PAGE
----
Speaking to Outsourcing-Pharma Matt Gardner, CEO of BayBio, outlined how California’s budget difficulties threaten the biotech industry. In its IMPACT 2009 report BayBio detailed the measures that it believes need to be taken to support the Californian biotech industry.
However, since the report was published the Californian budget deficit has risen in prominence. Gardner believes that measures to help biotech will now be sidelined because it is “very difficult to prioritise economic development and job creation” in California’s financial situation.
Biotech has played a large role in shaping California over the past 30 years but the new financial frugality has created a difficult relationship between the industry and the state, according to Gardner.
Fortunately for the biotech sector the state passed two of the key proposals from IMPACT 2009 before the budget crisis hit. Both these related to the tax system, which Gardner described as very complex, and their passage into law is an important development for biotech.
Growth in biomanufacturing
The proposals in the IMPACT 2009 report were intended to help protect Californian biotech, in particular the biomanufacturing industry which now faces increased competition in the US and overseas.
In the report Gardner commented that although California’s innovation is strong it is failing to take full advantage because it is “letting multimillion dollar manufacturing gems like Genentech expand in a neighbouring state with a favourable tax policy”.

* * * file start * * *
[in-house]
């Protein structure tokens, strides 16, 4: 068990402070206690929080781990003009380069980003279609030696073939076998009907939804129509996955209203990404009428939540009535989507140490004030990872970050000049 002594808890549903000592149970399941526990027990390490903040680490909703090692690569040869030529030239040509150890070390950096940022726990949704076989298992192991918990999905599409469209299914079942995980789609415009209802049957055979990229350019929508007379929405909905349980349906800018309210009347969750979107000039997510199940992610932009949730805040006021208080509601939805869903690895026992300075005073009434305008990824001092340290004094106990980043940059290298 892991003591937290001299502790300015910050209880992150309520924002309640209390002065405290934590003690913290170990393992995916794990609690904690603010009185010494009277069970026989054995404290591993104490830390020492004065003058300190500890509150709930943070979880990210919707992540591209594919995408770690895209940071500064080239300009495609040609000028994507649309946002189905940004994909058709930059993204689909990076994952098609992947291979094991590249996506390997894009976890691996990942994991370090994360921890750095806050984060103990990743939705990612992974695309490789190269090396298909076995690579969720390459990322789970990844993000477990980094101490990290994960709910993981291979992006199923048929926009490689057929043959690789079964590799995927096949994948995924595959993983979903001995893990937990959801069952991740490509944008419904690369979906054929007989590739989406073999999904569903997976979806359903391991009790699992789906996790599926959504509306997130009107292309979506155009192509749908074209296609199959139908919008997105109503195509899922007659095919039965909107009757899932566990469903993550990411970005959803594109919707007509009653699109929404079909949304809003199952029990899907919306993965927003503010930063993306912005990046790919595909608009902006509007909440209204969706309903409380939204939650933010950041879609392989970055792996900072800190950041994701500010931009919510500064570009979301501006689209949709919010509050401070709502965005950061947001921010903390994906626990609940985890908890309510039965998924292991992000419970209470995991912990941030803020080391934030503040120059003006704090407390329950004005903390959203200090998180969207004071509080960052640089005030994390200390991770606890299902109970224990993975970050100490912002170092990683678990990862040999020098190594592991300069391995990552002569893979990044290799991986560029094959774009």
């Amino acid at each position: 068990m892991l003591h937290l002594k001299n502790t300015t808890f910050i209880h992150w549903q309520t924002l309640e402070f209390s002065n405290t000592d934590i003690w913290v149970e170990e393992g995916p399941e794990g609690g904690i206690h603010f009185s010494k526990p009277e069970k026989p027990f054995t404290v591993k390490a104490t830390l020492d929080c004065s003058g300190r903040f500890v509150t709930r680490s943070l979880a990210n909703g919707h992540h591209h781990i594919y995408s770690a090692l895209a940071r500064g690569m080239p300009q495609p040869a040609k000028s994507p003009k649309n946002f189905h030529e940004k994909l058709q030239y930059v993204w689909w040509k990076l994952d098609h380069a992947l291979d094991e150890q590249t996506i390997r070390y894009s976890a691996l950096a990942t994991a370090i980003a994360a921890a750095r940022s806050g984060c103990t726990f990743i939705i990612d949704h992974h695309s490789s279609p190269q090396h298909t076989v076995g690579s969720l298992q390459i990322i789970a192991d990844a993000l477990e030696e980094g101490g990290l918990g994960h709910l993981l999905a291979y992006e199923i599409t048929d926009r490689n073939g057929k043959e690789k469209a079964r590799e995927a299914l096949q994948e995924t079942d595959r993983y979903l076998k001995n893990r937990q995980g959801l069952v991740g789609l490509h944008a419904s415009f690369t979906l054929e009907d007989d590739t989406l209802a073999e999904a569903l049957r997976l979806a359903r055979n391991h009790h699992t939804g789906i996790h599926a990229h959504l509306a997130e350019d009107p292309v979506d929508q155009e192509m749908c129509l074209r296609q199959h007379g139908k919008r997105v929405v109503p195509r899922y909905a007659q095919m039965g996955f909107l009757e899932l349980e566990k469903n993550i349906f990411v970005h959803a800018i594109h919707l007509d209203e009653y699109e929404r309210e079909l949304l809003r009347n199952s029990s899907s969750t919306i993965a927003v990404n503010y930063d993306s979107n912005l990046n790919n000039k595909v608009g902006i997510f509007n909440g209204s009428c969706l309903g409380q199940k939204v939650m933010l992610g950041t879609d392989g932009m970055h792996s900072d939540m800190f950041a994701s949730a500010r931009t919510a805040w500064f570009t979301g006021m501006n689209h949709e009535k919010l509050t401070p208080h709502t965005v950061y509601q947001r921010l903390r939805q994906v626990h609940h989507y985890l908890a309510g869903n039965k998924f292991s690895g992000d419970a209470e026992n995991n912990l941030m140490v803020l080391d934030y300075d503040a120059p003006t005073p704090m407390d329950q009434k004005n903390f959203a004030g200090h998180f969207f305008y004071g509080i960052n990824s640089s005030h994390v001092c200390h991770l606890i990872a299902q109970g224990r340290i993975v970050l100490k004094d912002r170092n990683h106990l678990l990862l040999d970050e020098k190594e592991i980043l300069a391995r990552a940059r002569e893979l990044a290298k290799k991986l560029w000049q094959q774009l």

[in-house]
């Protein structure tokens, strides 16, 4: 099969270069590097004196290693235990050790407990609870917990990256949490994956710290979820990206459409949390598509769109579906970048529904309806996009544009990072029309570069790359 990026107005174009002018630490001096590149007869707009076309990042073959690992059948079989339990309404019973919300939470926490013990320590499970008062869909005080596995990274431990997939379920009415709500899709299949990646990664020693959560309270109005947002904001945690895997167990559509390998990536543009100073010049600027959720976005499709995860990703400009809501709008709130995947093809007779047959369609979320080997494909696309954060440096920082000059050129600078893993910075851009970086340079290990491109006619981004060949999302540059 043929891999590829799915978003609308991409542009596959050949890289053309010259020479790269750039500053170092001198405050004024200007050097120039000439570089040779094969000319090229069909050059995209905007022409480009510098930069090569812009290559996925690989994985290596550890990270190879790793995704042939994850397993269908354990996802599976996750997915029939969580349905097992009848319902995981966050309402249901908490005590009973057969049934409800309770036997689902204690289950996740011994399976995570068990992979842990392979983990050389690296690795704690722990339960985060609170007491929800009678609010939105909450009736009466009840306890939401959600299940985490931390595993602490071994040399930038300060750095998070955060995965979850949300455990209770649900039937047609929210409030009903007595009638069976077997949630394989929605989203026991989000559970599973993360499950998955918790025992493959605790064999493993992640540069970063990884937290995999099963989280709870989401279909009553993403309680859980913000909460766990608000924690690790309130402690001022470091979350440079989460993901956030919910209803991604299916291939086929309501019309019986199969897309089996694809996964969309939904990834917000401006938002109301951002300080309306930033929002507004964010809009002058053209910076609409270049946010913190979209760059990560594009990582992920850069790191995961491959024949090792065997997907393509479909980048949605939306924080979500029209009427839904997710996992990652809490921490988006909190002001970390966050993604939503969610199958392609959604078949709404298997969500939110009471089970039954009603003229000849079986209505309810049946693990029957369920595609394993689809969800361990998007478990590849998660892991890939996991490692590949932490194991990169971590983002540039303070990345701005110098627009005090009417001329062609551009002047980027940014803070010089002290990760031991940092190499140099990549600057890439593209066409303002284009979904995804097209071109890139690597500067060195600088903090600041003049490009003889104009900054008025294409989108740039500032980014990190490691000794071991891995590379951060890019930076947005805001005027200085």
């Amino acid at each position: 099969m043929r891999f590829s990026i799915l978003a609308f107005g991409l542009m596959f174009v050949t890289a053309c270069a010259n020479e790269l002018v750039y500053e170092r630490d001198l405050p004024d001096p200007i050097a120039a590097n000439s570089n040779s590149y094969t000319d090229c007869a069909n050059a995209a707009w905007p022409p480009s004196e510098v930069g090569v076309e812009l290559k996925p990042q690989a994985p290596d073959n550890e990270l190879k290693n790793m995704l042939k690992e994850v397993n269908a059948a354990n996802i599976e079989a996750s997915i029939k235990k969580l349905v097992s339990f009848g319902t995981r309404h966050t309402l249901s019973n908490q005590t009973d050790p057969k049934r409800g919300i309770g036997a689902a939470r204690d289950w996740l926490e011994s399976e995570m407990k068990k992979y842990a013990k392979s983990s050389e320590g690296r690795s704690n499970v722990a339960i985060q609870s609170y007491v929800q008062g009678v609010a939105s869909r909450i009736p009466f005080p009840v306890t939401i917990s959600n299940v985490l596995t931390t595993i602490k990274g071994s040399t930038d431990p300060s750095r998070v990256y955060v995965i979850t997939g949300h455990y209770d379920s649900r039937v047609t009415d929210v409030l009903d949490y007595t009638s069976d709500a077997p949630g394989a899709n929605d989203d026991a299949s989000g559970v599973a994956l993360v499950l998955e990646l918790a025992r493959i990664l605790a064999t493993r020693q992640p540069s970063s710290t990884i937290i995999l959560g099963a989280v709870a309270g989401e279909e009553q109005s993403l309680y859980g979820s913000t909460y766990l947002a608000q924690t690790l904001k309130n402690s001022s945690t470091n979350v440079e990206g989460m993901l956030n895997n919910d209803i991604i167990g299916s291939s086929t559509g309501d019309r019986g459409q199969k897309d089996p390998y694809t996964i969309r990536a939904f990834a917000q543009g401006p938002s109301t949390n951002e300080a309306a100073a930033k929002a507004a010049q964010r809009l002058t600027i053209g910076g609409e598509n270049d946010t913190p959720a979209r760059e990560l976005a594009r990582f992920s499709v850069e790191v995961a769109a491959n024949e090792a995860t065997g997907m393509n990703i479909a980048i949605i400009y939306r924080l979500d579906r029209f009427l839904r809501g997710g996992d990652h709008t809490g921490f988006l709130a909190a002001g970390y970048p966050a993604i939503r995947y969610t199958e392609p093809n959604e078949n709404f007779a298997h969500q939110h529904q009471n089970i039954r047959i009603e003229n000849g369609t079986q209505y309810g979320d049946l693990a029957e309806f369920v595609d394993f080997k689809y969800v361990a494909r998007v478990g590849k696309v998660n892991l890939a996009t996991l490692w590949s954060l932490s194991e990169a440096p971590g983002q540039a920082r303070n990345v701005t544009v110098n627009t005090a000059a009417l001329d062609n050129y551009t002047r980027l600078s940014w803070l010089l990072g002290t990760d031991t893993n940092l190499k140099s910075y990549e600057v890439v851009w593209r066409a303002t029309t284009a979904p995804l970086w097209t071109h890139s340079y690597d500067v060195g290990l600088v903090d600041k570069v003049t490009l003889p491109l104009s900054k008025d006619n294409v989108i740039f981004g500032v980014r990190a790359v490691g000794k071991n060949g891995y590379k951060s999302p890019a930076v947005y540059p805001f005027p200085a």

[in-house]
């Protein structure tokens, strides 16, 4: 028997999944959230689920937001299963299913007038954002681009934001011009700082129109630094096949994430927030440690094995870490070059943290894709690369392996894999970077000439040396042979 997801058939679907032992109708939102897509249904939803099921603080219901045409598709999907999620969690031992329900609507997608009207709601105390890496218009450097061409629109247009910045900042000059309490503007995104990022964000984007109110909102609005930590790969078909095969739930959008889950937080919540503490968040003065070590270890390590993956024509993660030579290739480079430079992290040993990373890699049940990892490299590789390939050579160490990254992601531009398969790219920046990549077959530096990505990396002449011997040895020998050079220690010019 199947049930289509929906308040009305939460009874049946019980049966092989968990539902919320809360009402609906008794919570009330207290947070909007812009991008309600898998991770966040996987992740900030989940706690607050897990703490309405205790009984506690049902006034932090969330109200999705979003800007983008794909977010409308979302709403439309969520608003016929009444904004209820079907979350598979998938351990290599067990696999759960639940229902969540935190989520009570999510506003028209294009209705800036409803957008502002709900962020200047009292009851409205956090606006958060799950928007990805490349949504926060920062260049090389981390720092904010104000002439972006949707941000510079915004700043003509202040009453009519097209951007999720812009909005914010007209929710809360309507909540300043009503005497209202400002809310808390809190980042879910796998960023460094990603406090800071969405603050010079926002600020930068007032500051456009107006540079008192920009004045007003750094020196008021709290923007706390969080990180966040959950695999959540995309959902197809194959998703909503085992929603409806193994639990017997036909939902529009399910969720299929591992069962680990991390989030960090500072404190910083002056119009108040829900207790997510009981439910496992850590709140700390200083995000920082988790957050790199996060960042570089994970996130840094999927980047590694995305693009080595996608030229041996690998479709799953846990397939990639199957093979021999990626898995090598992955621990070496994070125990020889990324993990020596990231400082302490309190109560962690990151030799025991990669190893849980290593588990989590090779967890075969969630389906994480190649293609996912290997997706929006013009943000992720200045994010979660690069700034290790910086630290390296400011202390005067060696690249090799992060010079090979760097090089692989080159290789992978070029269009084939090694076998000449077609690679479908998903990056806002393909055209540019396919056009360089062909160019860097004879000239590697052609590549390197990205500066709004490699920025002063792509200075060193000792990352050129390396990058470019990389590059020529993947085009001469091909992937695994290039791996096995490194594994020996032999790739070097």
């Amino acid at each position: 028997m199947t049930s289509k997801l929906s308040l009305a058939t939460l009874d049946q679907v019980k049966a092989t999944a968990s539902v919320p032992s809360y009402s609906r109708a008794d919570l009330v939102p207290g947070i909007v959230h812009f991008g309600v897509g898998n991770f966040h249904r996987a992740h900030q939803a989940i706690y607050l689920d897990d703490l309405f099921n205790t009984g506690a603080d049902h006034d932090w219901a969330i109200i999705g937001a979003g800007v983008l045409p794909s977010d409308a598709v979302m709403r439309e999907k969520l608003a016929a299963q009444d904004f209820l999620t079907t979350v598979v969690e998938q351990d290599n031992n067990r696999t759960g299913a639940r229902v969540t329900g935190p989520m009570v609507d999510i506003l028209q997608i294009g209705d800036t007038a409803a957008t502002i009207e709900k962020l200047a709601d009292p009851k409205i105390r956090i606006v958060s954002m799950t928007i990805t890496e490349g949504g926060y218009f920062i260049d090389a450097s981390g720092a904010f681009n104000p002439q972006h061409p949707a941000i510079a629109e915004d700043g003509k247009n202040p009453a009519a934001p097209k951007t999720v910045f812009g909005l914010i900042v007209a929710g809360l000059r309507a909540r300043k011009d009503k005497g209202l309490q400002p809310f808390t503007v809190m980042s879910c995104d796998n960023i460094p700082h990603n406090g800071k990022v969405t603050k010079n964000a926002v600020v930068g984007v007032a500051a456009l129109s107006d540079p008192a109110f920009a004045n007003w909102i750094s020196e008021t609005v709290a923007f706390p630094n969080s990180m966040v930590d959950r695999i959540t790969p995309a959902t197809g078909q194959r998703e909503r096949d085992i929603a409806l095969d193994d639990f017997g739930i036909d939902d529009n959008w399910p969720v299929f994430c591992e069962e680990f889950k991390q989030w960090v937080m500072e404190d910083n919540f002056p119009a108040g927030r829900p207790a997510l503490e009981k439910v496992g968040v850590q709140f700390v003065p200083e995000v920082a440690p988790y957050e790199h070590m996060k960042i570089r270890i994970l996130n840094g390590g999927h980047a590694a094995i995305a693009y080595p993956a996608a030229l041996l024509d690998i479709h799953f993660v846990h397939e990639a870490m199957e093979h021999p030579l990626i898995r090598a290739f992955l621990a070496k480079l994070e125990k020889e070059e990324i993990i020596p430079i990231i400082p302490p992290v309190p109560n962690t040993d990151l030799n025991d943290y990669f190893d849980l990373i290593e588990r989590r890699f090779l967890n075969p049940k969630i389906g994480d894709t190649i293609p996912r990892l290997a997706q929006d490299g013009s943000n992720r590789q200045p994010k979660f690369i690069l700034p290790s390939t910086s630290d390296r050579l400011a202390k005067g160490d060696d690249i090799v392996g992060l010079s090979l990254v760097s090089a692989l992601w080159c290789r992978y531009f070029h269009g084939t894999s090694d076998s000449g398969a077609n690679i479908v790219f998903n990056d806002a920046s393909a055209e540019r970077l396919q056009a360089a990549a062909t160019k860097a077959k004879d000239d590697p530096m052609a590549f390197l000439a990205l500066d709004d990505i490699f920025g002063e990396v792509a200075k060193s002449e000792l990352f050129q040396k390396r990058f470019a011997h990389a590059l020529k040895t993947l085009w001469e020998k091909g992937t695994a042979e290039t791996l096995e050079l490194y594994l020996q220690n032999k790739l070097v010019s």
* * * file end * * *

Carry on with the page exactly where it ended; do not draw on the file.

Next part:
The success of California’s biomanufacturing sector can be seen in the graph, which plots pharma manufacturing employment in thousands against time.
Gardner attributes this growth to investment in innovation over the past three decades that has created a strong pipeline and resulted in over 1000 approved drugs being developed in California.
Biomanufacturing capacity was created to support the clinical trial supply and commercial production of these products, helping California achieve consistent growth over a period when other states have fluctuated.
However, this growth has slowed and pharma manufacturing employment was declining slightly. Gardner believes that consolidation that is taking place is the primary cause of this decline, highlighting two small scale manufacturing facilities that were on the market as evidence.
The rise of the CMO
Gardner also acknowledged that there are now unprecedented levels of strategic options available to biotechs that need to manufacture a product.
Contract manufacturing organisations (CMO) have grown in number and for some biotechs are better options than investing in in-house capacity.
Many of these CMOs are based in other US states or overseas in countries such as Singapore that have committed significant resources to creating a biomanufacturing industry.
It is in this more competitive and global environment that California must attempt to sustain the biomanufacturing industry that has enjoyed such impressive growth over the past 20 years.
All figures used in the graph are taken from the US Bureau of Labor Statistics.